Schooling, Structured Inequality, and Individual Experience: A Qualitative Study
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By applying sexuality as a category of difference to various schooling processes, it becomes apparent that schooling conditions students to function as heterosexuals in a heterosexual society and sanctions those who do not comply. Students' responses to this type of education are generally empirically unknown, and research tends to focus on the lack of psychosocial adjustment in gay and lesbian youth. A major focus of this study was to understand how female students make sense of their lives in schools and in a society that privileges heterosexuality. The backdrop for this study is the longstanding problem of fusing the micro-macro chasm in educational sociology (Archer, 1996).
This qualitative study used Consensual Qualitative Research (Hill, Thompson, & Williams, 1997) to analyze data collected through semi-structured, open-ended interviews with 15 women between 18 to 20 years old who did not identify as heterosexual while high school students.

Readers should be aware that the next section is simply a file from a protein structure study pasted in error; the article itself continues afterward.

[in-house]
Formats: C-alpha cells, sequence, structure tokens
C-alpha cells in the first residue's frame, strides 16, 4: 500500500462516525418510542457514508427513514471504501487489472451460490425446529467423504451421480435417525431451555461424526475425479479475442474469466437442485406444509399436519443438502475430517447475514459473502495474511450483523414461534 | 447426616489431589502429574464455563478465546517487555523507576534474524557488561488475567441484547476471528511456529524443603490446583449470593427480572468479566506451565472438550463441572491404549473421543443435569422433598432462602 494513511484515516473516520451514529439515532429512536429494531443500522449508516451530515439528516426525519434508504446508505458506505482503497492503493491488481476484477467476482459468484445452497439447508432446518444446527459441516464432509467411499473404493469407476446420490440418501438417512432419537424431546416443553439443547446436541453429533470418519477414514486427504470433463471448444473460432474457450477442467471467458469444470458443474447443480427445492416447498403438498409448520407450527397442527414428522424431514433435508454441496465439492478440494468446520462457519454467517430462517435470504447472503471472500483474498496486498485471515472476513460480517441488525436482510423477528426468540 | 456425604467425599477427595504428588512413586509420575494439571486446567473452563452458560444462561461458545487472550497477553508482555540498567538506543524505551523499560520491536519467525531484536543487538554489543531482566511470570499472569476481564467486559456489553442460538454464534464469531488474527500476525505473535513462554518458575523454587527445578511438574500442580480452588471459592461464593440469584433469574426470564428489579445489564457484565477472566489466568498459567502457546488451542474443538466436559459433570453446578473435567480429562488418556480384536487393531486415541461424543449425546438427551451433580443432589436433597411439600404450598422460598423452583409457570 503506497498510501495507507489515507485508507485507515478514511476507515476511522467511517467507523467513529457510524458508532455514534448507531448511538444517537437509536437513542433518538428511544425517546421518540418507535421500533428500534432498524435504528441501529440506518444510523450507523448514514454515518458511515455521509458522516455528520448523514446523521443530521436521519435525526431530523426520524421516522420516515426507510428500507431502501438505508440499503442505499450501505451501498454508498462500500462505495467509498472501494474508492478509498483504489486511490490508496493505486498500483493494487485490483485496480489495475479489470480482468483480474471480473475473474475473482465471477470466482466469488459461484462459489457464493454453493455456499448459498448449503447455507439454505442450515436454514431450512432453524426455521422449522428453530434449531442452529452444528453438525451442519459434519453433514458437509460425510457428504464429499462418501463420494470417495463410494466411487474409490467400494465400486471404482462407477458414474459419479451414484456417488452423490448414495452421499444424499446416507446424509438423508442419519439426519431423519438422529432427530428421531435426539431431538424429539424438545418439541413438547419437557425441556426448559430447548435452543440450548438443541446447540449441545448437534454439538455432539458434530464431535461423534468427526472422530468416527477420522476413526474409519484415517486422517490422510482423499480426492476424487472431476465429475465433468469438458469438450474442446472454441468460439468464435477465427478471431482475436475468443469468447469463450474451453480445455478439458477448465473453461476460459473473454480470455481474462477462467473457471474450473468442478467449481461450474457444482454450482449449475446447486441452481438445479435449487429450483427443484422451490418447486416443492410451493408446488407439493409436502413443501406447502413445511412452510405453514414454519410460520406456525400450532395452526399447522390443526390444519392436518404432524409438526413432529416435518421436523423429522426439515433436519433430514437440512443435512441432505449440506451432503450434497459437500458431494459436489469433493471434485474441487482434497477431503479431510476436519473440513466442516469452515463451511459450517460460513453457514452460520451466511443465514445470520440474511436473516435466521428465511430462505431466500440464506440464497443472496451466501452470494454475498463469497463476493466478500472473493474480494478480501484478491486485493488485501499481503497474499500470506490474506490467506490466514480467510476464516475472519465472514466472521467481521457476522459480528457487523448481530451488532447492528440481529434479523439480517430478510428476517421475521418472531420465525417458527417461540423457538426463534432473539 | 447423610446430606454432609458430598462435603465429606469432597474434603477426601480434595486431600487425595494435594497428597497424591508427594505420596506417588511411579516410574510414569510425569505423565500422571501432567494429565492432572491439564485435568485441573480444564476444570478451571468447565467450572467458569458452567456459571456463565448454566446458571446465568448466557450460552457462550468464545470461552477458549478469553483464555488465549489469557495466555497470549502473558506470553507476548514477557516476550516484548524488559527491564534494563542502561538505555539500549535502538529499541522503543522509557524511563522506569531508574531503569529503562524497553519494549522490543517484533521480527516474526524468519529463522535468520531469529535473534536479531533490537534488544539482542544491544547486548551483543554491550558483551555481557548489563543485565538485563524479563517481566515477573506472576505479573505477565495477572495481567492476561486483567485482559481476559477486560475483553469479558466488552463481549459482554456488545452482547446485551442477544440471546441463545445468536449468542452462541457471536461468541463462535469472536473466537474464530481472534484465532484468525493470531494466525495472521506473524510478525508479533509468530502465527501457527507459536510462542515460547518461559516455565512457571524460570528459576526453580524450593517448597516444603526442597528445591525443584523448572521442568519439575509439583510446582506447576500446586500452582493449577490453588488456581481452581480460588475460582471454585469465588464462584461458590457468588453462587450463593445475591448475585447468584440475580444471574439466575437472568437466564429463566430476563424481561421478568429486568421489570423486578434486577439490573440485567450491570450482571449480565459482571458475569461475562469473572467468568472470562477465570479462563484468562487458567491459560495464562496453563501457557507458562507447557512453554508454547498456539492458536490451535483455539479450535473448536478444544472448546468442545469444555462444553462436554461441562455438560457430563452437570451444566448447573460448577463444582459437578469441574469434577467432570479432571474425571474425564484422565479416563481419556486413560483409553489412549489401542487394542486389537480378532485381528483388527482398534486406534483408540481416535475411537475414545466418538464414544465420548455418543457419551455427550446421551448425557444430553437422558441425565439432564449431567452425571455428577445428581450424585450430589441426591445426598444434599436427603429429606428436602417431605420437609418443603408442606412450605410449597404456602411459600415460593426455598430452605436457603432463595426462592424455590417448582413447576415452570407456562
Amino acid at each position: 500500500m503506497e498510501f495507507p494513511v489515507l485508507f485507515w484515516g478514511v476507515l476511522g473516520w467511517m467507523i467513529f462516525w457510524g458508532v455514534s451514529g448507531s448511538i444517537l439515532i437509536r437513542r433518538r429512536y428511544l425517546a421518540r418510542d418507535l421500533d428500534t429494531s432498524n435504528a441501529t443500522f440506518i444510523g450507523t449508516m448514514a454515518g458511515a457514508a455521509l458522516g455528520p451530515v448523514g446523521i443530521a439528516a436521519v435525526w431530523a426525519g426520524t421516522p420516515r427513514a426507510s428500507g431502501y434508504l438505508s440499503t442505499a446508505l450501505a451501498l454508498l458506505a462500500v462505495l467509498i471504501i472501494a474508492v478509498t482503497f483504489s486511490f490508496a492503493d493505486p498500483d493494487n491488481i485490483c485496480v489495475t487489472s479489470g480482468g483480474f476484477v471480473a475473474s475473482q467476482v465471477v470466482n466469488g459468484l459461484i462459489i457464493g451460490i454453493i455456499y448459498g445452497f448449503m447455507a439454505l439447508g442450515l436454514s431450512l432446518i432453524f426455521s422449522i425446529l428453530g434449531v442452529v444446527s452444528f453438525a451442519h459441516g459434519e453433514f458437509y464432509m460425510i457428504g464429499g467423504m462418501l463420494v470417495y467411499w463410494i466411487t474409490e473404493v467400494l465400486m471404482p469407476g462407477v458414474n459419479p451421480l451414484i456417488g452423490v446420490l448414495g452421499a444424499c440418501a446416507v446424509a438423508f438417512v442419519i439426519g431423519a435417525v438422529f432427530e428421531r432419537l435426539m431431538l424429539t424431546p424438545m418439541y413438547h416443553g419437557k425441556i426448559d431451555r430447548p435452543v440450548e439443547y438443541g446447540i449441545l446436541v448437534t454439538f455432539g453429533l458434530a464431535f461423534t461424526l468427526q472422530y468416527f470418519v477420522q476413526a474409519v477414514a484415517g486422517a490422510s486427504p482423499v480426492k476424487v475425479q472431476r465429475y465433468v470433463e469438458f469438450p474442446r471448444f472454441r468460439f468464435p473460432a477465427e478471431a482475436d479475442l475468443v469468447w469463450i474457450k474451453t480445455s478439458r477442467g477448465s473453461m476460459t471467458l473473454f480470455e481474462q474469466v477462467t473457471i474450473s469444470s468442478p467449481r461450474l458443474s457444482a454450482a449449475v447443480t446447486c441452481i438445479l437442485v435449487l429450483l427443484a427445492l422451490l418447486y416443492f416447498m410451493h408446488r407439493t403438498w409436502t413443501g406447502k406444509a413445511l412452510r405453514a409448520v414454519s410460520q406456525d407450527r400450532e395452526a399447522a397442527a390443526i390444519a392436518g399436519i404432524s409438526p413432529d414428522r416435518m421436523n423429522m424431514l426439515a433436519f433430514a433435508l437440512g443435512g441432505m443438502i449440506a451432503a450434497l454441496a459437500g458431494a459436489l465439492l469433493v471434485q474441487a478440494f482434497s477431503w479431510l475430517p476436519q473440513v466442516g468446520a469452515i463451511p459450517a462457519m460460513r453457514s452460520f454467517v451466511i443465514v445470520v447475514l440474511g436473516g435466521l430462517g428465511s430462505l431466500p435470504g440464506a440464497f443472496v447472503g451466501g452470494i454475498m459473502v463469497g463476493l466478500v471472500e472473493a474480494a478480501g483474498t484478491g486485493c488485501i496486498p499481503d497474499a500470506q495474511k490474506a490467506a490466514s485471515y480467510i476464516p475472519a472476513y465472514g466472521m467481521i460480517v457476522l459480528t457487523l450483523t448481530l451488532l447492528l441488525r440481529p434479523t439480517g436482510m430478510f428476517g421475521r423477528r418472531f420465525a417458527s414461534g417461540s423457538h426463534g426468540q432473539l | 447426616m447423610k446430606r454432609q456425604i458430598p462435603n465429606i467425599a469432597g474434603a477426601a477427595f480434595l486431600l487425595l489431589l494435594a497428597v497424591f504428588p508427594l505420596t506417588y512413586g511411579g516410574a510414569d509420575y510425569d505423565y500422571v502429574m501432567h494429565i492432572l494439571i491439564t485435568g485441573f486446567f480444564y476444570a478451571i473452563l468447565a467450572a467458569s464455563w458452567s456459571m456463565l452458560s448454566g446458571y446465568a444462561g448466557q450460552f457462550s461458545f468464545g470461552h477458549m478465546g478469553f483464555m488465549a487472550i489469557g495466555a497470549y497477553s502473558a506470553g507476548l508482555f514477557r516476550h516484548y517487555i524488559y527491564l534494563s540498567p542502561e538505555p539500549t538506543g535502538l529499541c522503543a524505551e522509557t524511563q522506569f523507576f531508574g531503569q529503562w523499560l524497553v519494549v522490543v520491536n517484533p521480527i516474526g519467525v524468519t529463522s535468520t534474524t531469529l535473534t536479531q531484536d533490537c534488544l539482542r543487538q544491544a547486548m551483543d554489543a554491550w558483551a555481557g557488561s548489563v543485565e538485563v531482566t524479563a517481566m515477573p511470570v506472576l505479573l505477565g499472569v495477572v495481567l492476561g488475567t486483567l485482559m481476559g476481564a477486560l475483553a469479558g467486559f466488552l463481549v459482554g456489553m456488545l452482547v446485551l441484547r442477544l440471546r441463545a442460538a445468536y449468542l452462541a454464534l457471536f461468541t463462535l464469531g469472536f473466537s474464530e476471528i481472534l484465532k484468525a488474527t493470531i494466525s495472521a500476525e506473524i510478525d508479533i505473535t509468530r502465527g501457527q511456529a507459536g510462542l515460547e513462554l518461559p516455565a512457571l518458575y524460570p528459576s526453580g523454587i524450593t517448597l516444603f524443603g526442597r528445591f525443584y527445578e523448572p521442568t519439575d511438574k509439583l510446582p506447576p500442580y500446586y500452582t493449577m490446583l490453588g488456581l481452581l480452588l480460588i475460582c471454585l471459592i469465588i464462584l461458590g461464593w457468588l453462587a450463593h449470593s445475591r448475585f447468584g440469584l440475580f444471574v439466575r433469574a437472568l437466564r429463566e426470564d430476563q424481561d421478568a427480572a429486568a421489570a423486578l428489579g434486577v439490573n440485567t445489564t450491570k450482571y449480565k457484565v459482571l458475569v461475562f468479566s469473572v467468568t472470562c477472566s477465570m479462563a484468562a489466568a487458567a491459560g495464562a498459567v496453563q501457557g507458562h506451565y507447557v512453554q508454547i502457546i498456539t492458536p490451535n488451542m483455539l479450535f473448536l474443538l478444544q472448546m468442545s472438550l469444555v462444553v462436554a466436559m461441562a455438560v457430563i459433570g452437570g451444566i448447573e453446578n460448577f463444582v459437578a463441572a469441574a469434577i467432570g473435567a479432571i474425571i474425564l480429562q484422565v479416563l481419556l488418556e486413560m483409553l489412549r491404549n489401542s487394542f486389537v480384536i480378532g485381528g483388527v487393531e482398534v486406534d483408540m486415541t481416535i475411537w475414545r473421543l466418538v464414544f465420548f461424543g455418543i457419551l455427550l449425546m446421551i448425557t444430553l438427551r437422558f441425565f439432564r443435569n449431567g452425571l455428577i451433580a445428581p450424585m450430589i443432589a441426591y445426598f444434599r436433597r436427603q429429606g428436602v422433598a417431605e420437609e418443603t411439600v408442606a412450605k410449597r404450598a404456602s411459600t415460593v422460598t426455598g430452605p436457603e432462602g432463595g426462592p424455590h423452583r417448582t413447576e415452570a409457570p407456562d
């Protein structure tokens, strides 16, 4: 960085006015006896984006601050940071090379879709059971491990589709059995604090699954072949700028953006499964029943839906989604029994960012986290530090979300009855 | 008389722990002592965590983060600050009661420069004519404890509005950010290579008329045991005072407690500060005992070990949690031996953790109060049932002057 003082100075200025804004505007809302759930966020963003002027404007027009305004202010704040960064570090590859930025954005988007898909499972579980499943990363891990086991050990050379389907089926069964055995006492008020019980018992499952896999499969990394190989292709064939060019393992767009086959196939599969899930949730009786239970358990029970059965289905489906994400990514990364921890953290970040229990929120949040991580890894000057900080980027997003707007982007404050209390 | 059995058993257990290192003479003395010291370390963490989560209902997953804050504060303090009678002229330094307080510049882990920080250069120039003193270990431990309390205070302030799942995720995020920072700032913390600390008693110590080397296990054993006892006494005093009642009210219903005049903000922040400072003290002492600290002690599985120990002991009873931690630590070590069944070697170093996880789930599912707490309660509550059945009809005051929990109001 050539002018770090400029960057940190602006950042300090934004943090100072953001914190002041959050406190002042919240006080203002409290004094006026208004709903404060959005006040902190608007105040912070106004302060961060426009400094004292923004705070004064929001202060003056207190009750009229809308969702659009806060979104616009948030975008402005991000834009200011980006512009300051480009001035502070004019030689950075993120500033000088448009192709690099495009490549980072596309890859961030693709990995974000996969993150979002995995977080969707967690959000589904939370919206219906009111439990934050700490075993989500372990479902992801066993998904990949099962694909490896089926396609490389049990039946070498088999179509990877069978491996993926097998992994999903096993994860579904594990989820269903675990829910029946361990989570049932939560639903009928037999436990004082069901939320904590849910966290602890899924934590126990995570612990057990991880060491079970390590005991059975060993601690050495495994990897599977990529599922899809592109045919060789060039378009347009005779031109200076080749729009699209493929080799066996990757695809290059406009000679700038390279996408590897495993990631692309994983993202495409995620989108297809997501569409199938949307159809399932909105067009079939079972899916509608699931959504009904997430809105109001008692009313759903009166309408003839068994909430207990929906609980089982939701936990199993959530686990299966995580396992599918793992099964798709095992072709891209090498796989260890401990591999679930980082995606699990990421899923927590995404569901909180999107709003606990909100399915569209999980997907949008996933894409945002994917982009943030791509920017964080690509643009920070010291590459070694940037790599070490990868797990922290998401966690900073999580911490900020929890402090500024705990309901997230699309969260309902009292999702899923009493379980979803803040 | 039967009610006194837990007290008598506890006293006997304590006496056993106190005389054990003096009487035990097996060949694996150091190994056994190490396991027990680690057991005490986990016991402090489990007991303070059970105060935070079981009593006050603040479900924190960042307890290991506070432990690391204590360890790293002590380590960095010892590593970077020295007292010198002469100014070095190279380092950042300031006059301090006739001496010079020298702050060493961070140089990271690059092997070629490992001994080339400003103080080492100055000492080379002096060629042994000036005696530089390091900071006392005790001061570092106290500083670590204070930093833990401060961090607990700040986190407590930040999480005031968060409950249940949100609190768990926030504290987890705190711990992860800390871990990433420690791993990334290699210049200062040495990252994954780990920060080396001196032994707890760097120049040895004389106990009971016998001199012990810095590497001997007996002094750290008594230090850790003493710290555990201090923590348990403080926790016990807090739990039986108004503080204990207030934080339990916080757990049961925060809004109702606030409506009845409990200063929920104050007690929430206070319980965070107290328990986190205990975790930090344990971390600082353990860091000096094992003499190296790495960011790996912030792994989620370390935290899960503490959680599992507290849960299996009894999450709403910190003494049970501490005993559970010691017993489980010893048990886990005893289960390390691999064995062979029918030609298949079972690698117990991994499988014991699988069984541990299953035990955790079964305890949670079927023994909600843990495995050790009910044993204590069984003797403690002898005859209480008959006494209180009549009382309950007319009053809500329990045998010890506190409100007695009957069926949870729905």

What participants talked about in the interviews was neither a sense of possessing free agency in all aspects of their lives nor a sense that an overarching structure limited their opportunities in the environments discussed in the interviews. What participants suggested, instead, was that their individual experiences were shaped in a set of interrelated environments in ways that they perceived as both enabling and constraining.
One important implication of this study is that professionals in schools must be intentional in their institutional actions to deliver an enabling education so that students will not expect that any unequal power relations that exist in the larger society will be a naturalized, integral part of their school experience.